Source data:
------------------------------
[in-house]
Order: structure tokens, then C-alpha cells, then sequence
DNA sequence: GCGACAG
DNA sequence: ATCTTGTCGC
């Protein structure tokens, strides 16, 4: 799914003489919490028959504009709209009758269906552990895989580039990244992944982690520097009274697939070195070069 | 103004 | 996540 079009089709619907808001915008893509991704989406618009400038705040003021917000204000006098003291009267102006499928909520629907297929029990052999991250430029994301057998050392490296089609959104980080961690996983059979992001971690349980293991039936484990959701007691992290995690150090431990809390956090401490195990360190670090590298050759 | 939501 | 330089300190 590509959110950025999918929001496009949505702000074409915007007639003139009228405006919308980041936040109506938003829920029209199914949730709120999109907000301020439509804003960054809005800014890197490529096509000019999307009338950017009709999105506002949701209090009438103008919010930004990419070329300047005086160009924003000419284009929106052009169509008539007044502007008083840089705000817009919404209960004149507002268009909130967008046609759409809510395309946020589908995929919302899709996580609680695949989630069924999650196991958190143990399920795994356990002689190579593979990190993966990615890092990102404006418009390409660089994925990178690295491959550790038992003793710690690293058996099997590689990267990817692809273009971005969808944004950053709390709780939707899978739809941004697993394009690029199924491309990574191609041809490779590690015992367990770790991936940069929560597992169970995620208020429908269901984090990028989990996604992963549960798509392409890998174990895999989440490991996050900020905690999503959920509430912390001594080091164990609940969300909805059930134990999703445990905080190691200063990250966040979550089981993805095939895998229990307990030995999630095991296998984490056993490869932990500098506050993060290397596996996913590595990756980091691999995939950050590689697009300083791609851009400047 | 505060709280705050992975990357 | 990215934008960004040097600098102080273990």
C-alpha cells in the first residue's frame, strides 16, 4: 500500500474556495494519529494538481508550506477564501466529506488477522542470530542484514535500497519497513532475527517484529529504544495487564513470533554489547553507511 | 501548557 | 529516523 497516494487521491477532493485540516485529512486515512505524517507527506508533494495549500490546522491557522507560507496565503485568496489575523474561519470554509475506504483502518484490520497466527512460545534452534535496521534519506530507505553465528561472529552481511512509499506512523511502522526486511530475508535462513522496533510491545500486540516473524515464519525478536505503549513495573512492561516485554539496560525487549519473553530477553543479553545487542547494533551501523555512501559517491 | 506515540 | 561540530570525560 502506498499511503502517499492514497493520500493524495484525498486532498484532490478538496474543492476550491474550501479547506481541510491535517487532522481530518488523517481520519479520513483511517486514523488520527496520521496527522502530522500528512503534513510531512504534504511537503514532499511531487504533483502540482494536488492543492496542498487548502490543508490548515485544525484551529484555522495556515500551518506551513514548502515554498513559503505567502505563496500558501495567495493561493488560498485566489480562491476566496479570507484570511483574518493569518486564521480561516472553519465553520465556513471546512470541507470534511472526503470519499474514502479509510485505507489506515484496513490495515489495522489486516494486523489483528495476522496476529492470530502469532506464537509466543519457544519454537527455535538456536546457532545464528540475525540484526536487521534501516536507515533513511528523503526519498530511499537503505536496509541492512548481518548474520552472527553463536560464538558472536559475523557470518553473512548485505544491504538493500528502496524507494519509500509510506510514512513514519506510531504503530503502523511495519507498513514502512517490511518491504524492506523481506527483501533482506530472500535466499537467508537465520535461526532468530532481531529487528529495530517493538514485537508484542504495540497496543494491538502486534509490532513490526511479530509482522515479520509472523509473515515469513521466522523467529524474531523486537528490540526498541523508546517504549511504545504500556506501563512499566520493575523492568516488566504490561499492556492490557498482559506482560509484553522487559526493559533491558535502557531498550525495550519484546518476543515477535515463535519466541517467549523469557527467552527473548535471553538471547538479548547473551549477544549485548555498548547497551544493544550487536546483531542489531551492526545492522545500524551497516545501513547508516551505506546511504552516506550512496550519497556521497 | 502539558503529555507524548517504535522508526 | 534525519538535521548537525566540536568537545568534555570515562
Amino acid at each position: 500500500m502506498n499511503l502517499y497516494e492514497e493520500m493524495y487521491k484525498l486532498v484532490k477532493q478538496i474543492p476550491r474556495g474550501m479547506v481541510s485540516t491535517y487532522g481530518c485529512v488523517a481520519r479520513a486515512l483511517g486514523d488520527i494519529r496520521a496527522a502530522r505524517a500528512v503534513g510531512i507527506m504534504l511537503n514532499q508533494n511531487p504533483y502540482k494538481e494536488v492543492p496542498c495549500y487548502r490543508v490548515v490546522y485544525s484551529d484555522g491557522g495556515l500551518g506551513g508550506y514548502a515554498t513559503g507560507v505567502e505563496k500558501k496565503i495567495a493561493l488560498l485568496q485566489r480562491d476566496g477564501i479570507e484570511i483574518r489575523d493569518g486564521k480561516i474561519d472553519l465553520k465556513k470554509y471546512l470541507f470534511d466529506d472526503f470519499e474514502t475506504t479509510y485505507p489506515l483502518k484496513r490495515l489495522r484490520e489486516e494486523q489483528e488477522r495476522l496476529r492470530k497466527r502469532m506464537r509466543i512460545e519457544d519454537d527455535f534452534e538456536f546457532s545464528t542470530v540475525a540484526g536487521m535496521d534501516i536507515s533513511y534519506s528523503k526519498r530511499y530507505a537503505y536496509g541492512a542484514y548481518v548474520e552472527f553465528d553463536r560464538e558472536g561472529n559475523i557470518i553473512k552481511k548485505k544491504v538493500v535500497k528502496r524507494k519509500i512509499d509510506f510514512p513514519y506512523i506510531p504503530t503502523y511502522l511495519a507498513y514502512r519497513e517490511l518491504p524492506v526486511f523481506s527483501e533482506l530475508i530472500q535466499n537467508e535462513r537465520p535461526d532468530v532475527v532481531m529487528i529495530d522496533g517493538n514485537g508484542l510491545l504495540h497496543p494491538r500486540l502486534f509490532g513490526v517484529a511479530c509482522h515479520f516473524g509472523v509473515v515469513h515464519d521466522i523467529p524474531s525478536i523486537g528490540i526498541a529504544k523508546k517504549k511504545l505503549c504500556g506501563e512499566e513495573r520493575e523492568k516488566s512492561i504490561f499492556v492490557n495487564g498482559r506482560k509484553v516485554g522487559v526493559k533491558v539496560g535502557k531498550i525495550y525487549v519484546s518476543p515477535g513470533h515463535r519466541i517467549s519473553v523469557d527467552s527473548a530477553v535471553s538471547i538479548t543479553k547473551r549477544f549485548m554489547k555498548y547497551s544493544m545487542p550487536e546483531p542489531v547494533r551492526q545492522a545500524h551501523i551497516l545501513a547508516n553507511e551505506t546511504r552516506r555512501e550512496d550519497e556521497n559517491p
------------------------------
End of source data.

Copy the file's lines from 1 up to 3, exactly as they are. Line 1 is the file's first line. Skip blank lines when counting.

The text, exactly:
[in-house]
Order: structure tokens, then C-alpha cells, then sequence
DNA sequence: GCGACAG